by Jac Bergenson
With homework, a job, a club or two, and impending midterms, who has time to cook a gourmet meal?
Forget the filet mignon and lobster; Ramen is more your style, right? It’s convenient, it’s easy, and two months’ worth will cost you less than a Big Mac Meal at Mickey D’s.
What if the fun of ramen didn’t just end when you popped it in the microwave? Here are a few tips on how to jazz up your ramen and turn that twelve-cent bag of noodles into something to write home to mom about.
1. Spice it up!
I get it, I get it, there’s no room for a spice rack in your dorm—at least not since that new textbook took up the last space on your windowsill. Fortunately, the best cooks only need a few spices and seasonings to make their food pop. Tabasco or a pinch of cayenne pepper will make the dish sizzle like it was Cajun. Use a bit of garlic and you’ve suddenly added a whole new element to your creamy chicken ramen. And there’s always good ol’ salt and pepper. Yes, ramen already has more sodium in it than a Diamond Crystal factory. That sodium lies solely in the flavor packet, though. Therefore, try removing half of the flavor powder, and replacing it with a pinch of salt. You will find the taste to be subtler, but it will pop at the same time.
2. Say cheese!
Seems a logical solution, no? Cheese makes everything better…unless it’s peanut butter and jelly (I’ve experimented). A tablespoon of pecorino or Parmesan cheese, along with a dash of garlic powder, can turn the simplest chicken ramen into something resembling ramen alfredo. Add cheddar to your beef ramen and I bet you it will taste something like cheeseburger pasta. Silly? Yes. Just remember that you’re working out of a dorm.
3. Say cheese, part deux!
What I am about to tell you may make you furrow your eyebrows: make macaroni and cheese! I know what you’re thinking: “Why should I do that if I can buy Easy Mac?” Assume all you have on hand is your ramen, a quart of milk, and a few slices of cheese. Even though a classical cheese sauce is thickened with flour, made with milk, and finished with cheese and butter, you can achieve something similar with just a half a cup of milk and three or four slices of American cheese. The cheese will be more than enough to thicken the small amount of hot milk, and what you’re left with is enough sauce to coat a whole pack of ramen. Yes, it was a little bit of work, but who doesn’t need that sense of accomplishment after studying so hard for a pop quiz earlier that morning?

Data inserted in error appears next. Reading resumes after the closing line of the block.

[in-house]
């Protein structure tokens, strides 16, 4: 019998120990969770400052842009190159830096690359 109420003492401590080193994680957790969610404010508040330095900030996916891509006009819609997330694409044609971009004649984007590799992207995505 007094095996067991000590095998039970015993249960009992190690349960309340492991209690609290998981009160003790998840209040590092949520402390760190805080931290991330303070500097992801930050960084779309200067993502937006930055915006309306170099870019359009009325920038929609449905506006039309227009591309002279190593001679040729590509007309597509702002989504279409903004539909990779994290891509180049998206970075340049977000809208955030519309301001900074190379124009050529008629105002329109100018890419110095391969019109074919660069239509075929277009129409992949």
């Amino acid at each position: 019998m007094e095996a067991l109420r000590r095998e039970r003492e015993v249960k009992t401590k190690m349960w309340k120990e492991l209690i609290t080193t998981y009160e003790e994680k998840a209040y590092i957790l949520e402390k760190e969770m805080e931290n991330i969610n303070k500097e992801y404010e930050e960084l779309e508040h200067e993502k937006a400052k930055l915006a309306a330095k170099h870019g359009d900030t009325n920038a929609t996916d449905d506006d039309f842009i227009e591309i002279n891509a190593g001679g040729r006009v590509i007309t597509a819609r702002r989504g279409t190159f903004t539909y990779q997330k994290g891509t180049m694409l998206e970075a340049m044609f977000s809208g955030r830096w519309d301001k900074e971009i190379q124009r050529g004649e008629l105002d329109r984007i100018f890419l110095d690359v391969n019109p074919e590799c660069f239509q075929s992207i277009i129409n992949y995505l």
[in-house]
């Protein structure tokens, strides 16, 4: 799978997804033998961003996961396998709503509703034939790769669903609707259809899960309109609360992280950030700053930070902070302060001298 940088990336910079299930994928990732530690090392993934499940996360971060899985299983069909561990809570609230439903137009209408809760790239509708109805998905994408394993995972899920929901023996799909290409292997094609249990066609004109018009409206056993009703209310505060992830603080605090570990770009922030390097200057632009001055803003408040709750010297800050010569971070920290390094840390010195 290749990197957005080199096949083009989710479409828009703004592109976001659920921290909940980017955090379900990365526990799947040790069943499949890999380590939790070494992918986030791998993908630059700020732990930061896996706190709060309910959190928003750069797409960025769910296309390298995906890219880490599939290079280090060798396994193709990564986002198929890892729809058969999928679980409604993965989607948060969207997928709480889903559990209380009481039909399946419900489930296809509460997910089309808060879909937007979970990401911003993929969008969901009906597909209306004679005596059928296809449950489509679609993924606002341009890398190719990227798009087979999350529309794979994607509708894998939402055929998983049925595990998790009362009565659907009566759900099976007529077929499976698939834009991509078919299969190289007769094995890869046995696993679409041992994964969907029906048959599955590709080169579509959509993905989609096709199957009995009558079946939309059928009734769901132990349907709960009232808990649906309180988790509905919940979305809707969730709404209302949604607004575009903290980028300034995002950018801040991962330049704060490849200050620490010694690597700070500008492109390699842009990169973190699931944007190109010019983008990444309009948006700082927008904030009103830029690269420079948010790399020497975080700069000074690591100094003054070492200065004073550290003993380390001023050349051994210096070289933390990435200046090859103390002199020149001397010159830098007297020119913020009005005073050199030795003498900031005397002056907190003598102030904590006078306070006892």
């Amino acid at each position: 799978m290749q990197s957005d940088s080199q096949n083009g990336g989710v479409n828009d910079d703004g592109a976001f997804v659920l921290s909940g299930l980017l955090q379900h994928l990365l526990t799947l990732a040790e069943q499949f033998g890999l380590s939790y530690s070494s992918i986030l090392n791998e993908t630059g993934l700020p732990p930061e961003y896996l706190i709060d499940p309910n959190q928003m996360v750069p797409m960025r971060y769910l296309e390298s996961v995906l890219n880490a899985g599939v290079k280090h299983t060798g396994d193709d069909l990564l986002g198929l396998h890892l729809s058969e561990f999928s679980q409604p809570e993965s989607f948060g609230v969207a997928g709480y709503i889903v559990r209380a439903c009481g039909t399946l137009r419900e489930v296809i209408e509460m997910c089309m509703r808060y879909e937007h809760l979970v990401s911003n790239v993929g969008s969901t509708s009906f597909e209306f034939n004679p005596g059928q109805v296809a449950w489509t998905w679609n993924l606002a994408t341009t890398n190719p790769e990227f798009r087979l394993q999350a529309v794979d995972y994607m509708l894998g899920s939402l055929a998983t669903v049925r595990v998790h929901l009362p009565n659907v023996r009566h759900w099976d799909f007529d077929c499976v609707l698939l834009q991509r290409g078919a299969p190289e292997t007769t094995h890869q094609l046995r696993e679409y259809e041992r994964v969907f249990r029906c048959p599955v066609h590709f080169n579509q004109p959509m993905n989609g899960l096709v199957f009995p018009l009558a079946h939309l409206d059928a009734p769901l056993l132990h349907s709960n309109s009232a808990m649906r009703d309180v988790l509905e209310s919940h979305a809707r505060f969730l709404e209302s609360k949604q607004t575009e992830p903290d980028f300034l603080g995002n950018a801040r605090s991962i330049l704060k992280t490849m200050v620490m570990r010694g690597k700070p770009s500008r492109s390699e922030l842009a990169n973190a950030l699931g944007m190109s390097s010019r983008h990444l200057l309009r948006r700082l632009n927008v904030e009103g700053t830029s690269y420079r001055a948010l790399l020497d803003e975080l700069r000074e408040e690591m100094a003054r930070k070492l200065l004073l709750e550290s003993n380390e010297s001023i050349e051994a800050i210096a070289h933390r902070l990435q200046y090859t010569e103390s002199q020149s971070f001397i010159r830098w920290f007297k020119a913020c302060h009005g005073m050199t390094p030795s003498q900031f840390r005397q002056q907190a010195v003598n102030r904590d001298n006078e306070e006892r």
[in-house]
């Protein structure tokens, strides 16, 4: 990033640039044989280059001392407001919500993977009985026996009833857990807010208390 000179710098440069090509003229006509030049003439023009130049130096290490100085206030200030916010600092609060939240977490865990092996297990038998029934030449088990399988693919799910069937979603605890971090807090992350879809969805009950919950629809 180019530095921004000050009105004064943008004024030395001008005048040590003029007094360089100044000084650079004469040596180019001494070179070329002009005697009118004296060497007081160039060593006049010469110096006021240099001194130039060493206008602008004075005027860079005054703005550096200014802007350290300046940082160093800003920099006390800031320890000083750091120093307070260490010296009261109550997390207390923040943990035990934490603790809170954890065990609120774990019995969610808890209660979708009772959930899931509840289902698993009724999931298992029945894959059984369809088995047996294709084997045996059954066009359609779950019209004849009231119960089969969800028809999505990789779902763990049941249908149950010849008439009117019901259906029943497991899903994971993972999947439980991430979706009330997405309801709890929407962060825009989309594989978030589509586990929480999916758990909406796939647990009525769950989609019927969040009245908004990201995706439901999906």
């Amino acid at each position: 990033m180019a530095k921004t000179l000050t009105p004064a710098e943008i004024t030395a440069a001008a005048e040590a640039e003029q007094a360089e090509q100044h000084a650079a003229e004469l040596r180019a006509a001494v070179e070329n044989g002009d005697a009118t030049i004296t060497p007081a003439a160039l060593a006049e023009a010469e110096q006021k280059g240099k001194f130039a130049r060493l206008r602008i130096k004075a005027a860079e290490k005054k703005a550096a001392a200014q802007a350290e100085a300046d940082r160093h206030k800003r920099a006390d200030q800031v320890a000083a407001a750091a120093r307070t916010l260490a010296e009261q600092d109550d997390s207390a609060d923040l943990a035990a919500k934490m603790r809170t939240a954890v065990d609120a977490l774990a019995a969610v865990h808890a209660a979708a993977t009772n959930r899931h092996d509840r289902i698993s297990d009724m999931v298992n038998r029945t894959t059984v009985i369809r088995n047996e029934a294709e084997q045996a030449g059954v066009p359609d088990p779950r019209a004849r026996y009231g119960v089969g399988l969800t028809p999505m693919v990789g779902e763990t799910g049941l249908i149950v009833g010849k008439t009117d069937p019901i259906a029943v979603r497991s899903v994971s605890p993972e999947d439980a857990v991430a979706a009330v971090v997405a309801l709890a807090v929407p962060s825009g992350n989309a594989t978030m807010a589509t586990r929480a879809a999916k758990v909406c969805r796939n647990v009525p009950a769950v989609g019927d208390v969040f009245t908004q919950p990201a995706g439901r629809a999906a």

4. Make it healthy!
Just because Maruchan gives you a magical packet of flavor doesn’t mean you have to use it. Daily ramen will spike your blood sugar with its high sodium levels, so why not cut some of it out? Rather than use the packet, invest in a can or two of reduced sodium chicken broth or stock. Simply boil the noodles in the broth/stock instead of water and you’ll get the same basic flavor with a much lower health risk.
5. Make it healthy, part deux!
Maintaining a balanced diet as a resident student is harder than juggling a ten-page midterm paper and two group projects at once. Fortunately, you don’t need to go all Ferran Adria (one of the world’s most influential avante garde chefs) to hit your macronutrients. You’ve got your carbohydrates in the noodles. Add protein with tuna and fat with a bit of mayonnaise and/or olive oil. What you’ve got: tuna salad over noodles. Add texture with some red onion and celery. If you’re wary about the mayonnaise, replace some of it with Dijon mustard at a fraction of the calories. If you’re going for something a bit sweeter, keep the onions, but replace the celery with apples and dried cranberries.
6. Soup it up—or not!
This last one might go without saying for some, but try eating the ramen with more, or less, broth. I ate ramen for years without broth. I simply drained all of the water and then emptied the flavor packet on the ramen. Conversely, I know a few people who never thought to do that, and they always ate ramen like soup with lots of liquid. Everyone has their favorite way of eating ramen, but don’t be afraid to change it up a little bit. The more broth it has, the lighter it will be, but the dryer it is, the more intense the flavors will be. The choice is up to you.
The great thing about ramen is that the possibilities are endless. With a neutral flavor, you can use it in just about any way that you can imagine. The above six points are just to get your gears turning. If you use them–great! If you come up with something else instead, share the knowledge; Mount Saint Mary College has students from all walks of life, but nearly all of them would benefit from another way to prepare their ramen!